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Publisher’s blurb: “The true story of an individual’s struggle for self-identity, self-preservation, and freedom, Incidents in the Life of a Slave Girl remains among the few extant slave narratives written by a woman. This autobiographical account chronicles the remarkable odyssey of Harriet Jacobs (1813–1897) whose dauntless spirit and faith carried her from a life of servitude and degradation in North Carolina to liberty and reunion with her children in the North.
Written and published in 1861 after Jacobs’ harrowing escape from a vile and predatory master, the memoir delivers a powerful and unflinching portrayal of the abuses and hypocrisy of the master-slave relationship. Jacobs writes frankly of the horrors she suffered as a slave, her eventual escape after several unsuccessful attempts, and her seven years in self-imposed exile, hiding in a coffin-like “garret” attached to her grandmother’s porch.
A rare firsthand account of a courageous woman’s determination and endurance, this inspirational story also represents a valuable historical record of the continuing battle for freedom and the preservation of family.” (Dover Publications ©2001, blurb taken from Amazon)
Oof. What do I even say about this book?
It’s a hard read, but that’s no surprise. As I was reading, I kept wanting to use the word surreal, but therein lies the terrifying part: everything discussed in the book is real, happened to real people, and frankly, wasn’t that long ago. If you think about all of human history, 150 years isn’t that far back.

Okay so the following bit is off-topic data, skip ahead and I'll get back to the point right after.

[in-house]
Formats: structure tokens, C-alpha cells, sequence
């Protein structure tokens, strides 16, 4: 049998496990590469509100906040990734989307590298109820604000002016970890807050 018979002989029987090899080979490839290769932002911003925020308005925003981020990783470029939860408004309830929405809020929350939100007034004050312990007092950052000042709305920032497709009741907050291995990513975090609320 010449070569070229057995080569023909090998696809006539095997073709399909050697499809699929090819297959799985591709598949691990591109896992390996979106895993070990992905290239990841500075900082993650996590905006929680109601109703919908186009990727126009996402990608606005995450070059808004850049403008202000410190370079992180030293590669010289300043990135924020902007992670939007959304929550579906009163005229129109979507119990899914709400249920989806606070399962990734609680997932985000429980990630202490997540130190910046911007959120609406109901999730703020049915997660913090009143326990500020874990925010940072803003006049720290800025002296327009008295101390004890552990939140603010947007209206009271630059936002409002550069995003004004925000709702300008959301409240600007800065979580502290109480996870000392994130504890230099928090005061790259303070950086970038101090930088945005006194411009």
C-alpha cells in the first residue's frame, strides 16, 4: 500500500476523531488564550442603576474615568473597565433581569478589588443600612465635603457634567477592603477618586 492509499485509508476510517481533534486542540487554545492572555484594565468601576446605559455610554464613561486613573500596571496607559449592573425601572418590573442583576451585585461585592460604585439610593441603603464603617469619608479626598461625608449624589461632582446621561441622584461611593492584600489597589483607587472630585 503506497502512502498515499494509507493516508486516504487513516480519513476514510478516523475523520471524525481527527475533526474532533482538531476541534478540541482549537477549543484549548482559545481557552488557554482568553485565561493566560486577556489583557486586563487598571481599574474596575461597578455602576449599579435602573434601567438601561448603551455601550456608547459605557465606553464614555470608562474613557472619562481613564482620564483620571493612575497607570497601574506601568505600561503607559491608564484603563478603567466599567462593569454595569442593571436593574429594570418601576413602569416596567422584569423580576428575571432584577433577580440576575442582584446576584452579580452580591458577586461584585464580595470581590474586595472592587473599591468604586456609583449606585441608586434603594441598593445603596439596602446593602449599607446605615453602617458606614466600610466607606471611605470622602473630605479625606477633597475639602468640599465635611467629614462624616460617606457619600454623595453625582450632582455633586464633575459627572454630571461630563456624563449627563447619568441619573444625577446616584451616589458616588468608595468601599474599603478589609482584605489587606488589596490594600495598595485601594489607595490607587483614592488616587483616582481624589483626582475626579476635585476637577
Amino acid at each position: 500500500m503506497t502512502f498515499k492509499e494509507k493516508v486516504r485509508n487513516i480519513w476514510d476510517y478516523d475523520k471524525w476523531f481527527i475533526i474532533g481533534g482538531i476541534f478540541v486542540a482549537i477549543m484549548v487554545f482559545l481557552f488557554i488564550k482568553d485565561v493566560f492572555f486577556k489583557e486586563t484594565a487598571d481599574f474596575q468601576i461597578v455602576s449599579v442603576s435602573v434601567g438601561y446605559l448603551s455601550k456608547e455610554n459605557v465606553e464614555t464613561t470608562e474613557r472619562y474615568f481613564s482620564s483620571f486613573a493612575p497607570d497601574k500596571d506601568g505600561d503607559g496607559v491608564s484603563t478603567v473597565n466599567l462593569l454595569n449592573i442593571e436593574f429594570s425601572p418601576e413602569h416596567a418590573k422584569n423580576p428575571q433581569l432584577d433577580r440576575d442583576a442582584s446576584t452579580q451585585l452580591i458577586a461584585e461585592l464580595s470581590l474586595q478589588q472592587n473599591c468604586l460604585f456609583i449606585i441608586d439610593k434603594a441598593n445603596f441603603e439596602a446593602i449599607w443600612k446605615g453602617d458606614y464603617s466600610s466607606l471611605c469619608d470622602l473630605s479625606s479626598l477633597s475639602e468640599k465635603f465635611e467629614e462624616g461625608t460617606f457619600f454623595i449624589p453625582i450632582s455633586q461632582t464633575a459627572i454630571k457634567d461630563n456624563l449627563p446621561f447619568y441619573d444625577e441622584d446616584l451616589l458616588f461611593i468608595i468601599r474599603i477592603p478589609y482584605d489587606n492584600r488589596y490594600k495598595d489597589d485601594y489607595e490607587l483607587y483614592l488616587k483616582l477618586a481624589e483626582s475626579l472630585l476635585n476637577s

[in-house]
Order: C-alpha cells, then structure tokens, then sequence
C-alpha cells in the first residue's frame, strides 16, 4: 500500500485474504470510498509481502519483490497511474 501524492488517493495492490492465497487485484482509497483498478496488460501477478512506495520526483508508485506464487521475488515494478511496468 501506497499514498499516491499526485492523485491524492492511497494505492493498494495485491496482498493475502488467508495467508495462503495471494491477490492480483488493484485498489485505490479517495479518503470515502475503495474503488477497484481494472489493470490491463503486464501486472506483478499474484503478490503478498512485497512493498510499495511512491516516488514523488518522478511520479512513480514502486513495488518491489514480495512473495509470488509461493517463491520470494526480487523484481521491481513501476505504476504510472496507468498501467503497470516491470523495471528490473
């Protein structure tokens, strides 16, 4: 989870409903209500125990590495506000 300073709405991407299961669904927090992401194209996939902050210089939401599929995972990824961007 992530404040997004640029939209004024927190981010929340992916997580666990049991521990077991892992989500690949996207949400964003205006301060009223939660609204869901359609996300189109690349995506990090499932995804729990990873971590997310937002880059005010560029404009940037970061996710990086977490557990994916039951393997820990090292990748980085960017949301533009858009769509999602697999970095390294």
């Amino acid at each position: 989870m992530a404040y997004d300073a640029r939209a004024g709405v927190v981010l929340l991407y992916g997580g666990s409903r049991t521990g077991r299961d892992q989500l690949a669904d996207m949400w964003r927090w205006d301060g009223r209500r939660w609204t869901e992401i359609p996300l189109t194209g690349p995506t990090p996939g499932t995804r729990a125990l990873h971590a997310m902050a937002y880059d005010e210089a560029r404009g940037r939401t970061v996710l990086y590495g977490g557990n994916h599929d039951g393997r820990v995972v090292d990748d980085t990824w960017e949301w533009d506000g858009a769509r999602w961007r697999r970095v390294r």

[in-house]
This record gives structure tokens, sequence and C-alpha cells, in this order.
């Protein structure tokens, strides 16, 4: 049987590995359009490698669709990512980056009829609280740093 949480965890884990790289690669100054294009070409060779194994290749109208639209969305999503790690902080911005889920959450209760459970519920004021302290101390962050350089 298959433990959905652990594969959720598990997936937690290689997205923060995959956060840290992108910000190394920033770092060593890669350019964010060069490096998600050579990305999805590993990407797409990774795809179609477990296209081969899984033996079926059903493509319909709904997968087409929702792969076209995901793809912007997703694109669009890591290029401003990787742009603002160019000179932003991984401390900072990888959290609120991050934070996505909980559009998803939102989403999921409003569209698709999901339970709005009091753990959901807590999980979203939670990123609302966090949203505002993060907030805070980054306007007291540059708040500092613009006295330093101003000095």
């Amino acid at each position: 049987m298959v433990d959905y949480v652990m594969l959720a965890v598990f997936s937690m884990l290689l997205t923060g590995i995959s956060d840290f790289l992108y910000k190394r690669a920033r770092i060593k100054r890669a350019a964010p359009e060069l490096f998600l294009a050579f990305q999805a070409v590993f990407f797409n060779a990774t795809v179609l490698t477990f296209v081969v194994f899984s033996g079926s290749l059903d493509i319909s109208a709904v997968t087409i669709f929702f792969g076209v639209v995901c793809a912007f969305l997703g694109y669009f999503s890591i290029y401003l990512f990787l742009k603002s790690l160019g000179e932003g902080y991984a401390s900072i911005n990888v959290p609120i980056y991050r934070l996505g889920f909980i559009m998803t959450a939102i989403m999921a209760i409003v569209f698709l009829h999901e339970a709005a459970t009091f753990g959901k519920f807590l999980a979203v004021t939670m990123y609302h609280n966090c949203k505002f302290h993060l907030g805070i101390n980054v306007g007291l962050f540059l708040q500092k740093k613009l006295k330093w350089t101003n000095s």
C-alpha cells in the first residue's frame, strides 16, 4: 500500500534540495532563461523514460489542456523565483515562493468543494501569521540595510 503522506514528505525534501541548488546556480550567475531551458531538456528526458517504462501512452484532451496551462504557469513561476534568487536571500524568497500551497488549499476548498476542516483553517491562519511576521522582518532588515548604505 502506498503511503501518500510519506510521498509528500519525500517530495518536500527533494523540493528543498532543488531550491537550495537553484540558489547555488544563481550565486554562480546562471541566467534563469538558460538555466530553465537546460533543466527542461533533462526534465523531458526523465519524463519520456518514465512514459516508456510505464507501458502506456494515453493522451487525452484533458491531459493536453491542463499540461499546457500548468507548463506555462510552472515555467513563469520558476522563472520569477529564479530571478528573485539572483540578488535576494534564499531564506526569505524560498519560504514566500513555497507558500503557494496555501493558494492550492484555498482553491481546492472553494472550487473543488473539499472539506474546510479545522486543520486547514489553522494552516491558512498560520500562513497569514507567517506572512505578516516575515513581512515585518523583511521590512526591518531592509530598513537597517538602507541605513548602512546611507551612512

Yet again, let’s talk about the importance and power of #ownvoices storytelling. There is absolutely no way that this story, this perspective, would be well-explained from someone who didn’t live it. A woman’s experience of slavery was entirely different than a man’s. Both narratives are important, but we have so few female accounts to talk about. Jacobs’ own choices and decision making play a large role in the outcome of her story, which isn’t something we get to see very often when reading about slavery.
Style-wise, ‘Incidents in the Life of a Slave Girl’ is pretty straightforward. It’s written like a story in 41 essays, not like a history textbook. It’s easy to understand and you never get bogged down with dates or outside references.
I’m not sure this is necessary, but I will throw a caution out there for potential readers: There is obviously a lot of derogatory language and violence detailed throughout the book. Jacobs doesn’t delve too deeply into her own sexual abuse and harassment, but it’s not hard to read between the lines. It’s difficult to read, yes, but that is precisely why it’s important. We all need to reflect back and acknowledge how horrible this time period of our history was.
We cannot gloss over the past. We cannot forget what happens when human beings determine value based on skin tone. We cannot pretend that racism is over.
I wrote a post last month called Civil Rights in 2017, where I talked about the ways in which people of color are still oppressed, and still treated as second-class citizens (or worse). In addition to the points I made there, I would like to direct your attention to this article, which talks about sexual violence and race. The State of African American Women in the U.S. was also an interesting read; it looks at heath care and economic statistics specifically for this demographic.
This book is an important addition to black history, but also to women’s history. Those two things are not separate issues. Women’s issues are racial issues and vice versa.
This isn’t a happy read, but I recommend it anyway. History isn’t always happy. Reality isn’t always happy, but it’s important to know where we’ve come from.